For pH clamp experiments, cells loaded with 20 μM of SNARF-5F were incubated with a clamping buffer (120 mM KCl, 5 mM NaCl, 20 mM HEPES, 1 mM CaCl2, 1 mM MgCl2, and 10 μg/ml nigericin) of desired pH for 10 min. In the clamping buffer, the pH in cells were determined as above described.
Fatty acid uptake assay and imaging
BODIPY-C16 (#D3821; Thermo Fisher Scientific) was dissolved in methanol and stored as small aliquots of 5 mM stock solutions at −20°C. Fatty acid uptake assay was performed as previous described (Ibrahim et al., 2020). Briefly, MDA-MB-231 or HeLa cells were plated onto 96-well black-walled, clear-bottom plates (#6005182; PerkinElmer) at 2 × 104 cells per well. After overnight culture, cells were pretreated with vehicle, nortriptyline (10 μM), dynasore (10 μM), EIPA (10 μM), SSO (100 μM, #HY-112847A; MCE), lipofermata (1 μM, #HY-116788), or EHop-016 (1 or 2 μM, MCE, #HY-12810) for the indicated time. Then, cells were given 2 μM BODIPY-C16 in the serum-free media with the indicated chemicals for 2 h. The solution of BODIPY-C16 was then completely aspirated, and the cells were washed with 0.1% BSA (in PBS) twice. To quench extracellular fluorescence, 0.08% Trypan Blue was added, and intracellular fluorescence was swiftly measured using a Spectramax microplate reader (TriStar2 S LB 942, Berthold Technologies). Reading from wells containing cells without BODIPY-C16 were used as background noise and subtracted from experimental values.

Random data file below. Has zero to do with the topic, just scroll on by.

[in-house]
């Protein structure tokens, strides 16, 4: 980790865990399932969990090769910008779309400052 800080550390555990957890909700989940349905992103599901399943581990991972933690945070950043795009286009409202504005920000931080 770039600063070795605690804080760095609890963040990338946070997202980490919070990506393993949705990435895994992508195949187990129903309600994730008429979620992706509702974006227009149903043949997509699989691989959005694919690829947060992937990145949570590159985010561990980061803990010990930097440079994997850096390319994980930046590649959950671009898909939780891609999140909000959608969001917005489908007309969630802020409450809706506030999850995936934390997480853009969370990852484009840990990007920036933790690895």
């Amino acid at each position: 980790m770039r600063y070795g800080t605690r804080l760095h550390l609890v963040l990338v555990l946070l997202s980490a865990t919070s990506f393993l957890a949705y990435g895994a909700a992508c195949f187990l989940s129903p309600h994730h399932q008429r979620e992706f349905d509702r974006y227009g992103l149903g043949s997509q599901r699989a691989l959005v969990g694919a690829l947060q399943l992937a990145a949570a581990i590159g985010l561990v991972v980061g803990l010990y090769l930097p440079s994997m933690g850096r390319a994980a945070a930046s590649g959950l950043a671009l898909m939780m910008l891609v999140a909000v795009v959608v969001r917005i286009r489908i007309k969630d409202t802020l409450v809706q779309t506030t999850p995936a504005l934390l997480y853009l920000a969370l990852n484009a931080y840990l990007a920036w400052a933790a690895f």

As for imaging, cells were cultured on glass coverslips. After 24 h culture, cells were pretreated without or with indicated inhibitors, and then were given 5 μM BODIPY-C16 in the serum-free media with the indicated chemicals for 1 h or the indicated time. Then, cells were washed with PBS containing 0.5% (wt/vol) BSA and preceded to fixtion with 4% (wt/vol) PFA for 15 min. Cells were mounted with the anti-fade medium (#H-1000; Vector Laboratories). Images were captured using a confocal laser-scanning microscope (LSM880, Carl Zeiss) with a 63× oil-immersion objective with 1.4 numerical aperture (Plan-Apochromat 63×/1.4 Oil DIC M27, Carl Zeiss). A 488-nm laser and a 405-nm were used to visualize BODIPY-C16 (excitation: 488 nm, emission: 512 nm) and DAPI (excitation: 405 nm, emission: 459 nm), respectively.
For free fatty acid uptake assay, cells were pretreated in serum-free medium for 8 h, and NTP (10 μM) or vehicle for 1 h, followed by treatment with 100 μM BSA-conjugated fatty acid for 4 h. Cells were then stained with 0.5 μM BODIPY 493/503 (D3922; Thermo Fisher Scientific) for 30 min at the end of BSA-conjugated fatty acid incubation period, and the fluorescence intensity was examined using BD LSRFortessa cell analyzer (BD Biosciences). For imaging, cells were stained with 2 μM BODIPY 493/503 for 30 min and images were captured as described above.
TMR-Dextran uptake assay and imaging
70 kD TMR-Dextran (#D1818; Thermo Fisher Scientific) was dissolved in PBS and stored as small aliquots of 100 mg/ml stock solutions at −20°C. The cells were pretreated with indicated inhibitors and incubated with the inhibitors-containing serum-free DMEM supplemented with 2 mg/ml of TMR-Dextran treatment for 2 h. Then, cells were washed and quenched the extracellular fluorescence as described in Fatty acid uptake assay and imaging. The intracellular fluorescence of TMR-Dextran was measured using a Spectramax microplate reader (bottom-read, excitation: 540 nm, emission: 590 nm, TriStar2 S LB 942, Berthold Technologies).